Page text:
Do Magick September ’17: Day 8 – Doubt

The alarm surprised me this morning and I wasted eight precious minutes reflecting on yesterday’s vivid ritual and asking myself the question I had been dodging all day.

Am I fooling myself? If something seems too good to be true, it probably is, after all. I could win a bingo match twice over with all the hallmarks, tells, and sensations I have written in the past seven days of things a complete (and incompletely geared) beginner should not have seen and/or done based on what others more knowledgeable and experienced have expressed.

I expected nothing, to be honest. I expected to act the fool for twenty-nine days and then on the thirtieth be shown a glimmer of something to either encourage me to go all in or discourage me enough to chuck it all into the nearest exposed fault.

How can I prove to myself that I’m not making this up? By deliberately making it up and running with it.

I turned off the snooze alarm, covered my face, and with deliberation willfully imagined each and every step of the ritual. (Upon doing so, I have discovered I have memorized about 250 words of the conjuration most necessary.) I called to mind each sensation of touch, sense, sight, sound, and even the taste of the unlit candle in the air. (Taste and scent are connected senses. That’s why a stuffy nose makes everything taste off.)

In my faithful recreation, I imagined myself coming to the point of the exercise and imagined not only myself calling [Patient Caller] to appear but that the candle becomes lit and his presence becomes tangible across the table.

My imagination was successful in creating a perfect counterfeit. But for all the details of the creation, I still knew it was counterfeit. The imagined action began to slow down as if a wind-up motor was spinning the mental immersive movie I was experiencing and that motor had ran out of stored energy. The simulacrum was expiring.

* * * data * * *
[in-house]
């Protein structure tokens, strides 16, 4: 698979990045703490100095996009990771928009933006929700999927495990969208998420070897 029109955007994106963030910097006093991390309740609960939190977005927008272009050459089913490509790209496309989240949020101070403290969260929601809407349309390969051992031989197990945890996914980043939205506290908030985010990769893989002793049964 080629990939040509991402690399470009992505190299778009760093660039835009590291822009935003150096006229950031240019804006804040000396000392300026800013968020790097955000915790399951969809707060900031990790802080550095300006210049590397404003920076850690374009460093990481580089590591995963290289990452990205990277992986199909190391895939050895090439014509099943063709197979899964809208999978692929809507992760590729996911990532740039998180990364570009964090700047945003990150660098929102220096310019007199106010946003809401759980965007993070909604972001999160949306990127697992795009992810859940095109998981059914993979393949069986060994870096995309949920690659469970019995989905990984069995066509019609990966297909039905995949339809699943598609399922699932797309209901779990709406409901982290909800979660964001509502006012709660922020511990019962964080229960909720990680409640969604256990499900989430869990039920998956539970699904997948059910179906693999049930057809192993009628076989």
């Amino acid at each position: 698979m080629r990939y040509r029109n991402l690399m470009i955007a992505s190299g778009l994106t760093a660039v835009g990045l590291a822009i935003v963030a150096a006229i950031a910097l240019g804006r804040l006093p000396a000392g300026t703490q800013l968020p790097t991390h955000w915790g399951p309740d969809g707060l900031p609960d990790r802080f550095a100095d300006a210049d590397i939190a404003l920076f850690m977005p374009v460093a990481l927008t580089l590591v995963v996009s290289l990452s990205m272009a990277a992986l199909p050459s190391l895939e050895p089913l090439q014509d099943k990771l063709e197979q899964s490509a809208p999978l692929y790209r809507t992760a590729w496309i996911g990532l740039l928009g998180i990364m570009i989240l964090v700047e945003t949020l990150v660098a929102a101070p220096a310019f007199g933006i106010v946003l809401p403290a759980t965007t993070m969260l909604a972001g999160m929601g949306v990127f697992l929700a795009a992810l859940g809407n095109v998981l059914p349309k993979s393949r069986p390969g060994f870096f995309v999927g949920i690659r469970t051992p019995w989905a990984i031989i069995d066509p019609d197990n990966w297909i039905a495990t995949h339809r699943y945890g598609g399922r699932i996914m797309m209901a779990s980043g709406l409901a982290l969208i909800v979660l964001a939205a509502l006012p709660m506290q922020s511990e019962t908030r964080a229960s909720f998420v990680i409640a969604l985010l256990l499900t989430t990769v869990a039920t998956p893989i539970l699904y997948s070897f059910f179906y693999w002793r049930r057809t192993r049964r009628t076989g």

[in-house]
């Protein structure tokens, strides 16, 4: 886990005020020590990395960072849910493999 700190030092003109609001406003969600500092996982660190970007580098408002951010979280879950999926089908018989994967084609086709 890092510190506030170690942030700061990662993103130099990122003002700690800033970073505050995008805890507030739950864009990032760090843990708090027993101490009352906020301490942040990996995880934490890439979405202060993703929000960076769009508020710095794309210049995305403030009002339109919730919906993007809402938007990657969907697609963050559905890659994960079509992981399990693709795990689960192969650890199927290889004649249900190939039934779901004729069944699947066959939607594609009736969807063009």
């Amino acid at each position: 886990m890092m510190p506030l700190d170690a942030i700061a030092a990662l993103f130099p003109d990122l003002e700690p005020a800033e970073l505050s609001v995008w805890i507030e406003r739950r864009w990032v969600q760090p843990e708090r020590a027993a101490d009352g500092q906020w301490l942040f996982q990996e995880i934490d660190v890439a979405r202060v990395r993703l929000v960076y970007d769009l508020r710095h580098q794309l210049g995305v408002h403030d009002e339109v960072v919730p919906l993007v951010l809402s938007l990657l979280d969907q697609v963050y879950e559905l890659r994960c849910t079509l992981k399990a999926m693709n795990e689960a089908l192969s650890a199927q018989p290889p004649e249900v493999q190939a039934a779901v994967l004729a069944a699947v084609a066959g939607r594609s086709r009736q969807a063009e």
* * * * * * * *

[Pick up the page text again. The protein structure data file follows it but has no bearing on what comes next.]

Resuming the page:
I opened my eyes as I released the false vision. For all the ways it felt true to my reality, it still had a plasticine sheen in some way. For my bragging about being able to imagine a vision more spectacular than what a spirit could present to me, I had failed.

The thought exercise chewed up a mere five minutes. Now to do the thing for real.

As I laid down my (still inadequate) material for the circle with care, I noted that I had become swifter with the other preparatory actions to the point that the time spent in making sure the material overlapped itself precisely as instructed was offset by the quickness of everything else. Once I get the cord as instructed, this too will be a swifter action.

The time came to call [Patient Caller] to appear. I lifted my hand and paused. There was no difference between what I was experiencing in this reality at this point and the imagined simulacrum. Was I awake? Was I asleep? Am I having the multiple overlapping timelines dream again? When is here, where is now?

“[Patient Caller], appear to me.”

I lowered my hand to my lap and held the thin brown book tighter than I intended.

Nothing happened.

I checked the table, the items on the table, and the circle at my feet. All was in position. The lid was off the candle. The shawl was over my head as before. Nothing was intruding.

Nothing was happening.

I closed my eyes and sat in the still silence for several minutes. Maybe I have been fooling myself this whole time after all. I reach up to place the lid on the candle.

The candle is lit.

A colorless form appearing like a man leaned over the far side of the table and clasped his colorless ringed hands behind the shewstones. The smoke from the candle is flowing sideways to encircle his right little finger. His face is mostly obscured by a layer of thick shadow, but I can tell his countenance is severe and lacking of any coloring of mirth.

«Decide now. Do I come for you, or for your readers?»

“… I deserve that question. For me. You have been called, for me.”

«Then what you write for them of today’s ritual ends here.»

And so this entry ends.

Total time: 42 minutes.